But there are also downsides and dangers – most cryptocurrencies are more volatile in price than many other assets. Depending on where you live, it may prove difficult to find anyone willing to exchange physical goods for a cryptocurrency transfer.
There are “stablecoin” cryptocurrencies, which attempt to provide a fixed price over time, but unfortunately, this price is usually denominated in dollars, which does not help much in a hyperinflationary scenario.
Cryptocurrency holdings are also fragile; if you lose the cryptographic key which is associated with your funds, they are gone forever – no do-overs. And storing your cryptocurrency on an exchange like Coinbase or FTX leaves it vulnerable to exchange failure, or seizure by a desperate government. Several cryptocurrency exchanges, including FTX and MtGox, have collapsed due to incompetence or outright fraud; unlike a traditional bank, when this happens, there is little recourse, and many people have lost large sums of money.
Probably the safest way to store cryptocurrency in the long term is to save the keys to a pair of secure hardware devices, and then store them in two different protected and hidden locations. Storing cryptocurrency properly, especially for the long term, is a complicated topic, and you should do careful research before storing large sums in these systems.
Precious metals, especially silver, and gold, are the classic safe haven when high inflation rears. But it is not so clear that either is particularly effective at preserving wealth in ordinary inflationary environments.
Between January 2010 and today, the United States has (according to the Bureau of Labor Statistics) experienced inflation of 38%. During that same period, the price of silver, denominated in dollars, is basically unchanged, and the price of gold is up perhaps 30%.
So holding metal certainly does not seem like a great way to get rich. That said, if you expect a hyperinflationary collapse, precious metals would preserve at least some of your wealth.
What to Buy Before Hyperinflation
If you’re seriously concerned about hyperinflation, storing wealth in terms of durable goods is often a better option than currency (even hard metal currency).
Land is the classic hedge against monetary inflation.
As Mark Twain observed, they aren’t making any more of it. This goes double if your land can actually produce income. If you can sell vegetables you grew in your garden, eggs from your chickens, or firewood from your woodlot, then you have a little help in keeping your head above water in a hyperinflationary economy.
Tools / Industrial Equipment
Tools – anything from a 3D printer to a freeze dryer to a bulldozer, are relatively good stores of economic value. Like good land, tools can be used to produce income in the future. For example, if you have a freeze-dryer, you can make and sell freeze-dried food, or trade it for other goods you need.
Knowing how to preserve food, be it by canning, salting, or freeze drying also inadvertently gives you access to food. If someone grew a bumper crop of food, you could offer to preserve it for them for a fraction of the crop. That’s where having the tools, equipment and know-how ahead of time really pays off in a hyperinflation scenario.
As with anything, there are downsides. Tools useful for income generation are typically large and heavy, so you can only store so many of them, and if you want to sell one, moving it might prove tricky. But if you think you would be able to use some tool in your day-to-day life and/or for income-generating purposes later on, it’s worth consideration.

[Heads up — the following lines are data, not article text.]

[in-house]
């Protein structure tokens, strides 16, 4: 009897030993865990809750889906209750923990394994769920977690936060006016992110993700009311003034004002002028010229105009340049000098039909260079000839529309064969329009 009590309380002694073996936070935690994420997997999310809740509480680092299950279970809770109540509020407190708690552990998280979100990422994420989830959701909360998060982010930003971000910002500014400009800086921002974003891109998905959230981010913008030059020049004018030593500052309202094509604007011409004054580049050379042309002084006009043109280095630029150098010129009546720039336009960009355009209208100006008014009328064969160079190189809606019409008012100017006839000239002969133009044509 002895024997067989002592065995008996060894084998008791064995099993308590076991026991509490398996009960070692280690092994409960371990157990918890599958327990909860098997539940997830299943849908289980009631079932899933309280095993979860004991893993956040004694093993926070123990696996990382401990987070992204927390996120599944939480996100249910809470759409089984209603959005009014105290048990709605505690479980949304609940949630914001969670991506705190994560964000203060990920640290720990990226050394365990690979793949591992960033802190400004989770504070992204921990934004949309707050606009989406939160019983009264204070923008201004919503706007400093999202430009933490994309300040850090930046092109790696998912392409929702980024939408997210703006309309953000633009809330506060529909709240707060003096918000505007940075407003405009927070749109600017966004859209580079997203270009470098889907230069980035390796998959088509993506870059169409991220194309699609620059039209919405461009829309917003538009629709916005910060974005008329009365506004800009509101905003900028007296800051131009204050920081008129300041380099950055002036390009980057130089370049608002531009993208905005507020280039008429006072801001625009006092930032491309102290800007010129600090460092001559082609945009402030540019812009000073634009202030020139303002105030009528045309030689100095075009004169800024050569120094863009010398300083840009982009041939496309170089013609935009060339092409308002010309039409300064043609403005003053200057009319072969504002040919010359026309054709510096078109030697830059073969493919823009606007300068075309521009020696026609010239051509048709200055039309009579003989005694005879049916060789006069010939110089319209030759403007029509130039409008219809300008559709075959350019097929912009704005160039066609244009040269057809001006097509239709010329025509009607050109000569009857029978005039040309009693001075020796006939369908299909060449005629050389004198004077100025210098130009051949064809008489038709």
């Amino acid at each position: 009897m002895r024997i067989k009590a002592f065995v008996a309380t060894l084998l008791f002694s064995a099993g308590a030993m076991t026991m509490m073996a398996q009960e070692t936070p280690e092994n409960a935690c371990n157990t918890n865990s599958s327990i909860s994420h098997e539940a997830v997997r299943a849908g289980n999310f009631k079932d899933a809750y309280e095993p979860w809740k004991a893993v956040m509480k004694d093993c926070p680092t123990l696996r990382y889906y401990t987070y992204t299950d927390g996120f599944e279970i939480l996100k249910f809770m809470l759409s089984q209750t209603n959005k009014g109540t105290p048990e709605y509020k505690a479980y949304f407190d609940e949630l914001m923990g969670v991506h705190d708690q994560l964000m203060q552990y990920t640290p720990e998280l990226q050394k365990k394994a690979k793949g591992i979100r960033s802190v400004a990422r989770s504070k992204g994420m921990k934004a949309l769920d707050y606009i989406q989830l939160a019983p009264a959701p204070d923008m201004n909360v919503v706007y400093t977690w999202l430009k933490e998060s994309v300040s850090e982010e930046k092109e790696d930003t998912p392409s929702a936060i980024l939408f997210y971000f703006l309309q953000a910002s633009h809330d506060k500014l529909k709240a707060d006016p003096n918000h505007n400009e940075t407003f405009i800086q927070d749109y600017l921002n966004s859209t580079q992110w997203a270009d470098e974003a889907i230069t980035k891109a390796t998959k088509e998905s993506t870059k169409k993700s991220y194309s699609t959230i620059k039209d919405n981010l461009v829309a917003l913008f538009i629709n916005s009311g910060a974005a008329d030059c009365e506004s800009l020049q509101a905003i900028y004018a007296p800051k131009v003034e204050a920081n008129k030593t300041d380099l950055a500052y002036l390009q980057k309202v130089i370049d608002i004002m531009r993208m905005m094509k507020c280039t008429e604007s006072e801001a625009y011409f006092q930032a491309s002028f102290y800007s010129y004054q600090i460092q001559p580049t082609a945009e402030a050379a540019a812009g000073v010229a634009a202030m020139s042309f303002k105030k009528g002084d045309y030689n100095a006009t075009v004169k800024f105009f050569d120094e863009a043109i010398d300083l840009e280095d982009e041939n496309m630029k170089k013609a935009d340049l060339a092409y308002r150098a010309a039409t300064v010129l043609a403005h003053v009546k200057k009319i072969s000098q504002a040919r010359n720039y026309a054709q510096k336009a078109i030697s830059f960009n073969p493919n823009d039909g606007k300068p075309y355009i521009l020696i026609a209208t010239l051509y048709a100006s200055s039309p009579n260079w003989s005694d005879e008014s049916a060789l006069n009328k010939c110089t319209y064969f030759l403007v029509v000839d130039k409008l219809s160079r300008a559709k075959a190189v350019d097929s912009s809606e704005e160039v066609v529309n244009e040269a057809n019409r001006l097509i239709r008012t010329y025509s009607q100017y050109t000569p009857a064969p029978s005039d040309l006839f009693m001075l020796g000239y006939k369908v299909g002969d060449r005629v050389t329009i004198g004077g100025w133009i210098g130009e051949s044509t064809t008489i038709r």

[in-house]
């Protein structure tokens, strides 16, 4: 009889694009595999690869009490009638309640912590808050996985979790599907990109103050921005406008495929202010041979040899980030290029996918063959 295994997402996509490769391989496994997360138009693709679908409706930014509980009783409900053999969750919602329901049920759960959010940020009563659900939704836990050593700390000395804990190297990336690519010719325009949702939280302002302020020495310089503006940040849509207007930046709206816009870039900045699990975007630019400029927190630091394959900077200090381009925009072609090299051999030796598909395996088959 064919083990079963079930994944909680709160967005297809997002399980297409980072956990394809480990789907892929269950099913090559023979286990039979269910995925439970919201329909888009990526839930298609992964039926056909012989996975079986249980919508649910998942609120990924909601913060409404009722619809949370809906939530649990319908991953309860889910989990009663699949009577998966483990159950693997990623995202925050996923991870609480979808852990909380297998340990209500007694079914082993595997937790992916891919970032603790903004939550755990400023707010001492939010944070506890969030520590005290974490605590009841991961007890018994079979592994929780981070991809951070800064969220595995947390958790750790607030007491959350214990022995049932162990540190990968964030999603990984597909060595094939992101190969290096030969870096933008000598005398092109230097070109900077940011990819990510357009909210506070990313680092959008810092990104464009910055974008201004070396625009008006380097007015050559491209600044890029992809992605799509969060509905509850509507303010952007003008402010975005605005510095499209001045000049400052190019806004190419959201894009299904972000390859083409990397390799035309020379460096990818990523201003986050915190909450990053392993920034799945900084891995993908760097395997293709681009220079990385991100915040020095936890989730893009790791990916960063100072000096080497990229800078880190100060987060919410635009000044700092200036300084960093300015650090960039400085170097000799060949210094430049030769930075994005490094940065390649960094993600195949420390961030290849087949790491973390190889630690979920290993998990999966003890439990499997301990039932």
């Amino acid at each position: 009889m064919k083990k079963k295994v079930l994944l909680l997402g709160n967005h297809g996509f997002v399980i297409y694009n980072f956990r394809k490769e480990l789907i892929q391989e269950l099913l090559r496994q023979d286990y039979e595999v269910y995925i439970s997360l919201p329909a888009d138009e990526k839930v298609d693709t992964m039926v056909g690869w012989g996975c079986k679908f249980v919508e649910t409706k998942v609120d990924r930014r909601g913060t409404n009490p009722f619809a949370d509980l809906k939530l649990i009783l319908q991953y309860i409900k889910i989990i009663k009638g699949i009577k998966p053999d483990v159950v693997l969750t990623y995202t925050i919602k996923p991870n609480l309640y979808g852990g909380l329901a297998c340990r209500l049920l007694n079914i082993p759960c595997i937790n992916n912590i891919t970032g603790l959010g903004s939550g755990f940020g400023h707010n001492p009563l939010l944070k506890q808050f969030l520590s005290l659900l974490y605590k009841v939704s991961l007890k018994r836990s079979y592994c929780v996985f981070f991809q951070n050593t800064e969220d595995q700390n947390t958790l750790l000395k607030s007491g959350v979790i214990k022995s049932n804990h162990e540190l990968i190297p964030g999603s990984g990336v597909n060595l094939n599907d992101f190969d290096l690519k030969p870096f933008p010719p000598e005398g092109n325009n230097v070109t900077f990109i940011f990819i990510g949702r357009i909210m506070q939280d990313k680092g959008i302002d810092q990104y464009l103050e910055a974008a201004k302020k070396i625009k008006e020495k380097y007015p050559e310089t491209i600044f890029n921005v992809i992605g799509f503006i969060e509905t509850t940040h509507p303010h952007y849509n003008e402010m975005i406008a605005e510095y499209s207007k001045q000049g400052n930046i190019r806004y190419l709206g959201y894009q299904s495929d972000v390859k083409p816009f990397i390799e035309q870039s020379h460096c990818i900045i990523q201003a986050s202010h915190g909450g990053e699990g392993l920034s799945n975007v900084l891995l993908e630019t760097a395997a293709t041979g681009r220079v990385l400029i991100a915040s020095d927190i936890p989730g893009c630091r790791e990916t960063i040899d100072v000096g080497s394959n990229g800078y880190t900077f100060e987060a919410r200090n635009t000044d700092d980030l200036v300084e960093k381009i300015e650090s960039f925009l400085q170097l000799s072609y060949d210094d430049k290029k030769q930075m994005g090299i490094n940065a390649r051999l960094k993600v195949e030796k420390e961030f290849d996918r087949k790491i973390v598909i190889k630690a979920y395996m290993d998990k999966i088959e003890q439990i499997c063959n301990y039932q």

Lead and Steel
As mentioned above, a stockpile of “lead” and “steel” is actually a better trade good than gold in most circumstances. Beyond their value as a trade goods, those types of metals are also handy given the other consequences of hyperinflation…namely civil unrest and disorder.
Last but not least, invest in yourself now by learning useful skills.
Unlike a depreciating currency locked up in a failing bank, the skills you learn and maintain are yours forever. If you can bake bread, care for a child, forage for mushrooms, can food, build a simple website, fish, and fix a leaking sink, you will always have some way to make ends meet.
Beyond simply storing and preserving wealth during hyperinflation, there are other considerations. If hyperinflation happens, it’ll also naturally impact other parts of society.
Economic and Trade Disruption
Hyperinflation disrupts the normal course of international trade because the exporting nations will have little interest in taking payment in a worthless currency. Especially for the United States, which is heavily reliant on imports for many basic products, life would be quite different; think of the supply chain disruptions we saw in 2020, and make them ten times worse.
Acquire and maintain a stock of non-perishable food, along with basic items for life, health, and happiness. These are useful in emergencies of all kinds.
Hyperinflation is not an individual experience; when it happens, the entire nation suffers. There will be discontent, and some people will grow desperate.
Have some means for self-defense, know your neighbors, and keep yourself healthy.
Is Hyperinflation Likely In The United States?
Thankfully, it really is not.
For a variety of reasons, the US dollar is considered a safe haven both by foreign governments and many people overseas, who are happy to hold dollars as part of their portfolio.
But also remember the prepper’s paradox: being on time is too late.
By the time “hyperinflation” appears in a local newspaper headline, prices will have already spiraled far out of control.
Be vigilant, have a plan, and be ready to execute if the circumstances call for it.
Looking for more preparedness resources?
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- Survival Gardening: Our Real Life Dry Run
- Best MRE Meals (Meals Ready to Eat)
- How to Store Gasoline (and Why You Should)
- Emergency Water Filtration Options